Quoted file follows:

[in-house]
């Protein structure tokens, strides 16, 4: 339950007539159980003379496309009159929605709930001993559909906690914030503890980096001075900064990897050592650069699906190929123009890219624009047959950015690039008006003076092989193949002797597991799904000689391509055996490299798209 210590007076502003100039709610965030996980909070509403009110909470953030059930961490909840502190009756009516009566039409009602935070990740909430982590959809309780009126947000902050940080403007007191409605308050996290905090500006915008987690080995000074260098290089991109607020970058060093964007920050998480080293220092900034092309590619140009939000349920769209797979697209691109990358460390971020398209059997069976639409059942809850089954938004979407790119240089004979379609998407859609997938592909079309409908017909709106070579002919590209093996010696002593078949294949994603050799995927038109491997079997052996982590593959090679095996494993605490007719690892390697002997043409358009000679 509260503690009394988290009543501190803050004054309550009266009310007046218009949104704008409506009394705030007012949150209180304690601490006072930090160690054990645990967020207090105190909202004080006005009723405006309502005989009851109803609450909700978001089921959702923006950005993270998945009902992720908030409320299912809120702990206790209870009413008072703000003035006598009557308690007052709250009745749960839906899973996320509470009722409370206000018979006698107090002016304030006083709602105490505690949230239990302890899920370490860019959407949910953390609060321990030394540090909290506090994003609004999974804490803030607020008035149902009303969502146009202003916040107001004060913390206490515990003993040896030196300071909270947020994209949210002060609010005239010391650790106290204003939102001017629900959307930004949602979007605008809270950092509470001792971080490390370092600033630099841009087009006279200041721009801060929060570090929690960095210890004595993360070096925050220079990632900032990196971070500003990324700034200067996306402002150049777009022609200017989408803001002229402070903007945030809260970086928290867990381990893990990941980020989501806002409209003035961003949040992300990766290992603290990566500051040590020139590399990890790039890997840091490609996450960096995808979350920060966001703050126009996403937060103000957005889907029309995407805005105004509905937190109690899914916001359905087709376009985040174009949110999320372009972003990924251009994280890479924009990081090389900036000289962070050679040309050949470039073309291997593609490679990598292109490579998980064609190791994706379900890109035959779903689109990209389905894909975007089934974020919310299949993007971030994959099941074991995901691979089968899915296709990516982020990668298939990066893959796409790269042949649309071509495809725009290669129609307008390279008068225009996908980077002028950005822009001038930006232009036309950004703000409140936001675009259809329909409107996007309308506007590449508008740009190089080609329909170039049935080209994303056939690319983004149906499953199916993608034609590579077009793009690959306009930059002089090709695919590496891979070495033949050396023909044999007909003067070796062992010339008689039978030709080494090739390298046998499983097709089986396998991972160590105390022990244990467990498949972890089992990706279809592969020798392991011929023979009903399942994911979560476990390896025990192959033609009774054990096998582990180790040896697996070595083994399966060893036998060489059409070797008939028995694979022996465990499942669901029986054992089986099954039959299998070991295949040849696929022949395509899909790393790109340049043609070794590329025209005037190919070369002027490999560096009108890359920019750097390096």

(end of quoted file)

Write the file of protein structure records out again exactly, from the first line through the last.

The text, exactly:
[in-house]
């Protein structure tokens, strides 16, 4: 339950007539159980003379496309009159929605709930001993559909906690914030503890980096001075900064990897050592650069699906190929123009890219624009047959950015690039008006003076092989193949002797597991799904000689391509055996490299798209 210590007076502003100039709610965030996980909070509403009110909470953030059930961490909840502190009756009516009566039409009602935070990740909430982590959809309780009126947000902050940080403007007191409605308050996290905090500006915008987690080995000074260098290089991109607020970058060093964007920050998480080293220092900034092309590619140009939000349920769209797979697209691109990358460390971020398209059997069976639409059942809850089954938004979407790119240089004979379609998407859609997938592909079309409908017909709106070579002919590209093996010696002593078949294949994603050799995927038109491997079997052996982590593959090679095996494993605490007719690892390697002997043409358009000679 509260503690009394988290009543501190803050004054309550009266009310007046218009949104704008409506009394705030007012949150209180304690601490006072930090160690054990645990967020207090105190909202004080006005009723405006309502005989009851109803609450909700978001089921959702923006950005993270998945009902992720908030409320299912809120702990206790209870009413008072703000003035006598009557308690007052709250009745749960839906899973996320509470009722409370206000018979006698107090002016304030006083709602105490505690949230239990302890899920370490860019959407949910953390609060321990030394540090909290506090994003609004999974804490803030607020008035149902009303969502146009202003916040107001004060913390206490515990003993040896030196300071909270947020994209949210002060609010005239010391650790106290204003939102001017629900959307930004949602979007605008809270950092509470001792971080490390370092600033630099841009087009006279200041721009801060929060570090929690960095210890004595993360070096925050220079990632900032990196971070500003990324700034200067996306402002150049777009022609200017989408803001002229402070903007945030809260970086928290867990381990893990990941980020989501806002409209003035961003949040992300990766290992603290990566500051040590020139590399990890790039890997840091490609996450960096995808979350920060966001703050126009996403937060103000957005889907029309995407805005105004509905937190109690899914916001359905087709376009985040174009949110999320372009972003990924251009994280890479924009990081090389900036000289962070050679040309050949470039073309291997593609490679990598292109490579998980064609190791994706379900890109035959779903689109990209389905894909975007089934974020919310299949993007971030994959099941074991995901691979089968899915296709990516982020990668298939990066893959796409790269042949649309071509495809725009290669129609307008390279008068225009996908980077002028950005822009001038930006232009036309950004703000409140936001675009259809329909409107996007309308506007590449508008740009190089080609329909170039049935080209994303056939690319983004149906499953199916993608034609590579077009793009690959306009930059002089090709695919590496891979070495033949050396023909044999007909003067070796062992010339008689039978030709080494090739390298046998499983097709089986396998991972160590105390022990244990467990498949972890089992990706279809592969020798392991011929023979009903399942994911979560476990390896025990192959033609009774054990096998582990180790040896697996070595083994399966060893036998060489059409070797008939028995694979022996465990499942669901029986054992089986099954039959299998070991295949040849696929022949395509899909790393790109340049043609070794590329025209005037190919070369002027490999560096009108890359920019750097390096």